- Cape student sues, accuses school officials of slamming her to ground multiple times (04/28/16)45
- Bob Evans restaurant in Cape Girardeau among chain's 21 closings (04/26/16)9
- Missouri House votes to allow concealed weapons without permits (04/28/16)6
- Two hurt in motorcycle wreck on Interstate 55 (04/25/16)1
- Law firm requests information about Cape's traffic cameras (04/25/16)2
- Local lawmakers split over failed medical marijuana bill; voters may have a say (04/26/16)19
- Police report filed, but no charges in incident at Cape Central (04/29/16)36
- Tanker truck catches fire near Oak Ridge (04/24/16)7
- Local company makes eco-friendly kitty litter that cuts cat-box smell (04/25/16)
- Senator introduces bill for I-57 that would connect Sikeston with Little Rock (04/28/16)4
Bishops will be held accountable for actions
ST. LOUIS -- The president of the U.S. Conference of Catholic Bishops said he believes a new church policy adequately holds bishops accountable for sexually abusive clergy members.
Some critics have said the policy does not go far enough to make sure bishops are held responsible if they fail to enforce the policy. But Bishop Wilton Gregory of Belleville, Ill., said Monday the accountability bishops have to each other and the public will be enough.
The "Charter for the Protection of Children and Young People" was approved at last week's meeting of Roman Catholic bishops in Dallas.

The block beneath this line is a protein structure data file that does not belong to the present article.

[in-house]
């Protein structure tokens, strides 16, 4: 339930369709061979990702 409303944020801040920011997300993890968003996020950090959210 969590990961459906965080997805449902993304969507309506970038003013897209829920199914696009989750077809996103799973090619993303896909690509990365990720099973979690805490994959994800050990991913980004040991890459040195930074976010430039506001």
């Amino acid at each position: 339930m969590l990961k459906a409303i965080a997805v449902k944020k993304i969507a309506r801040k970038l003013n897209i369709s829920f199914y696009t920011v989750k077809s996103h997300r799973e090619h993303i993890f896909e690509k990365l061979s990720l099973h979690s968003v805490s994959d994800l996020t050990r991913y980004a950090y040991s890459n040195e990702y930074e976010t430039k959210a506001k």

The policy, which still needs final approval from the Vatican, would remove abusive priests from church work but not necessarily the priesthood.
The charter also states that sexual abuse is a crime. It requires church leaders to report allegations of abuse to authorities.
"The charter is a commitment we are making to each other as bishops and as a people," Gregory said. "The conference must continue that conversation of accountability."
As part of the new policy, the bishops formed a national board, to be led by Oklahoma Gov. Frank Keating, that would annually review whether church leaders -- including bishops -- are complying with the policy.
Among those who have expressed early concern about the charter is the Rev. Robert Silva, head of the National Federation of Priests' Councils.
Silva has said the plan includes punishments for priests but no sanctions for bishops who mishandle abuse cases.